Overview

Wilhelm Egckl

(1500—1525)


Show Summary Details

Quick Reference

(b ?Augsburg, ?1500–25; d Munich, 16 April 1588). German architect-builder. He is first recorded (20 June 1558) in Munich, where he was an official of the ducal armoury (Zeugwart). While still occupying this position he was also put in charge of the construction of a ballroom, the Georgssaal (destr.), in the Neuveste of the Munich Residenz, known only from a miniature painted by Hans Mielich (1565; Munich, Bayer. Staatsbib., MS Cod. mus. A., vol. 1). When the Georgssaal was completed in 1560, Egckl was appointed Master Builder to Duke Albert V of Bavaria (reg 1550–79), in control of all building schemes; he evidently held this position until his death, even under Duke William V (reg 1579–98). In this capacity he supervised the construction of the Marstall (1563–7) in Munich; it included the ducal stables and also housed the ducal library and art collection. The surviving arcaded courtyard of this monumental building (later the State Mint; now the Bavarian Department of Historic Building Conservation) is considered Egckl's most important achievement. With its three irregular arcade storeys arranged on top of each other in the Italian Renaissance style, it is among the early examples of this type of construction in Germany. It is not known, however, whether Egckl himself, the mason Caspar Weinhart (d 1597), who also contributed to the building, or even a third person was responsible for the design.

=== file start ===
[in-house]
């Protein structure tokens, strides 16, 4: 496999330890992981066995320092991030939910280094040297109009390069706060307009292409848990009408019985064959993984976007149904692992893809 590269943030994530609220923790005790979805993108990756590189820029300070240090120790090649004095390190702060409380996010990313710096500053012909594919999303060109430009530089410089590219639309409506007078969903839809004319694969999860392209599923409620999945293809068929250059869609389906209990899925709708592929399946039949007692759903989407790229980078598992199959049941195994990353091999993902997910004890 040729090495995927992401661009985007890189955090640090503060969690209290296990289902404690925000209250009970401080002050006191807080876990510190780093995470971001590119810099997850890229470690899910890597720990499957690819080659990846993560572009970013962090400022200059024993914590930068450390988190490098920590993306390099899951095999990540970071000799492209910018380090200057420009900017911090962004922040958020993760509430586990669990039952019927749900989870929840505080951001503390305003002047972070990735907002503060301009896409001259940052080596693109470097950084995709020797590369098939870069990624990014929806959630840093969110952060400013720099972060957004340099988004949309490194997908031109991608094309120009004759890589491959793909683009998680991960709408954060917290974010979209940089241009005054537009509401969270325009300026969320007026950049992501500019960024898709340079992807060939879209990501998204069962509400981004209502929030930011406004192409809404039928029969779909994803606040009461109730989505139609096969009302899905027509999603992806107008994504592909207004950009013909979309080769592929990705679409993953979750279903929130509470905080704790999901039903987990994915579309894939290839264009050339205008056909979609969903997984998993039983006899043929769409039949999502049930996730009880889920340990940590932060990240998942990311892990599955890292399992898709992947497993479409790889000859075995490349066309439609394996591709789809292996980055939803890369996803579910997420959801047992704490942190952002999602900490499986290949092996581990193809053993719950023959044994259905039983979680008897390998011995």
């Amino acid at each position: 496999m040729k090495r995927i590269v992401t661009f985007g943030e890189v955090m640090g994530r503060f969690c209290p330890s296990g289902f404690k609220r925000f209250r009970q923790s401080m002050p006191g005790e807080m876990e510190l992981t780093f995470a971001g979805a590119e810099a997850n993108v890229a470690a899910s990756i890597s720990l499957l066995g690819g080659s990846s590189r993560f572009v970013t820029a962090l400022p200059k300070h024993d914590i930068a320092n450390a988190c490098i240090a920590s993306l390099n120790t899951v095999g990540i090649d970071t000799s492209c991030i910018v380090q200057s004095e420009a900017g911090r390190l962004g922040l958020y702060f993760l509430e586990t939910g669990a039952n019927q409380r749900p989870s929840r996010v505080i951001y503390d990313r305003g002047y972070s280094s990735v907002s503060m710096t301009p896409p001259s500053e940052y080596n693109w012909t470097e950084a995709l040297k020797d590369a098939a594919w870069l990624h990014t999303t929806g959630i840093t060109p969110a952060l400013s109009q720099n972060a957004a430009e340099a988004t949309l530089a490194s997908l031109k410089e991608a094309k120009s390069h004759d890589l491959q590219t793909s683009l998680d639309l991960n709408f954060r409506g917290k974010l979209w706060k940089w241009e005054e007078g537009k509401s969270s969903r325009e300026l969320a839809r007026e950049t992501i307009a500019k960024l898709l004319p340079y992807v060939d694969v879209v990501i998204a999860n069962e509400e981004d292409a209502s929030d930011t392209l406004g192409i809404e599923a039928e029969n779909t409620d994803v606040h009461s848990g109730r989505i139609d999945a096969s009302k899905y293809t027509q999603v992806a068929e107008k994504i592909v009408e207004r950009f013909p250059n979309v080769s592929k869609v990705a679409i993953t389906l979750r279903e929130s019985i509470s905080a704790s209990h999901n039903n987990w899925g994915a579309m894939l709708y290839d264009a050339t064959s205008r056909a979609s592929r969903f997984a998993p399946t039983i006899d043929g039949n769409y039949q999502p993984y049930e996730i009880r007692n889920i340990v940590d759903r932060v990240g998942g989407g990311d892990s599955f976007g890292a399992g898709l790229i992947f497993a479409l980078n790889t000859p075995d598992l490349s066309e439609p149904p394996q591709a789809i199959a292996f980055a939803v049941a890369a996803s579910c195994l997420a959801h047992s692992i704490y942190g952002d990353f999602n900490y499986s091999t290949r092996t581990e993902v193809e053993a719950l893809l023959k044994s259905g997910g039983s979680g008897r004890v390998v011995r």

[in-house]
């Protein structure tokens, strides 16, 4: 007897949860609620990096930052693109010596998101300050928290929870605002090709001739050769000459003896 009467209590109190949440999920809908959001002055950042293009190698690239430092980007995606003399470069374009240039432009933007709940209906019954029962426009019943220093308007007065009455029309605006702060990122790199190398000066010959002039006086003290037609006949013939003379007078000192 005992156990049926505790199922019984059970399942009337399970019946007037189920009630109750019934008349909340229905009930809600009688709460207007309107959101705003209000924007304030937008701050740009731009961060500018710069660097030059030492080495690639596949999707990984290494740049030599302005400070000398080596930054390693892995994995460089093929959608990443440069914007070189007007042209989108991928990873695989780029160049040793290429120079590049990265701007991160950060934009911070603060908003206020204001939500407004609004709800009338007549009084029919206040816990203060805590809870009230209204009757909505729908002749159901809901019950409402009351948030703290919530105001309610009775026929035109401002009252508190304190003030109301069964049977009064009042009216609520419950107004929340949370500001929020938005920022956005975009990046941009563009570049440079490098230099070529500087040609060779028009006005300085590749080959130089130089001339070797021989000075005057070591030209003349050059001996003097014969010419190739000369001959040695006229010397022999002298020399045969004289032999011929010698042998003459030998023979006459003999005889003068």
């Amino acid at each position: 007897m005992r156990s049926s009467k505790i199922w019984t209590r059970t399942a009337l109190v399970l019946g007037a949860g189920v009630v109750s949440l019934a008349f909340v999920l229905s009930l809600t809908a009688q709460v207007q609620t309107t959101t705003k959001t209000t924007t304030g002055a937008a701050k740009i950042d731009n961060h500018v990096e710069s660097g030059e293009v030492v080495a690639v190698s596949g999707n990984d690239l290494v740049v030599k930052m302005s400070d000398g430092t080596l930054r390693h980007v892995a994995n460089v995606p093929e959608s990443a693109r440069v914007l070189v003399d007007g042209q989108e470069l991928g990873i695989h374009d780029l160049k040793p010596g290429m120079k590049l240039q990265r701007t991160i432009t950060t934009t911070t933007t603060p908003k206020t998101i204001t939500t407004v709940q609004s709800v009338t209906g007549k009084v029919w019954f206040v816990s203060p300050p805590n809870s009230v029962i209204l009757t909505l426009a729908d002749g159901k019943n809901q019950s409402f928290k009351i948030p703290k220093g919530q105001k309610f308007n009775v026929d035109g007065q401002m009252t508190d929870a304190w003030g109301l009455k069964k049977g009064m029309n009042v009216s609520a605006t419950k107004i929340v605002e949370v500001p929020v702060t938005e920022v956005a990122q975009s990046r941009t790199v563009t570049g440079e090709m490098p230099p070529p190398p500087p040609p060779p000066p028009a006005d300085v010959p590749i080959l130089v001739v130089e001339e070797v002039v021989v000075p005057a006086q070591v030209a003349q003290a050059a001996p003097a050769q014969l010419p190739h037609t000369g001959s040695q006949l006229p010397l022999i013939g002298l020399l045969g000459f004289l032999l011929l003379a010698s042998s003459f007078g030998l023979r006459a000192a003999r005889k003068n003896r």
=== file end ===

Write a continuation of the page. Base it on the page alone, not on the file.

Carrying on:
[...]

From The Grove Encyclopedia of Northern Renaissance Art in Oxford Reference.

Subjects: Renaissance Art.



Users without a subscription are not able to see the full content. Please, subscribe or login to access all content.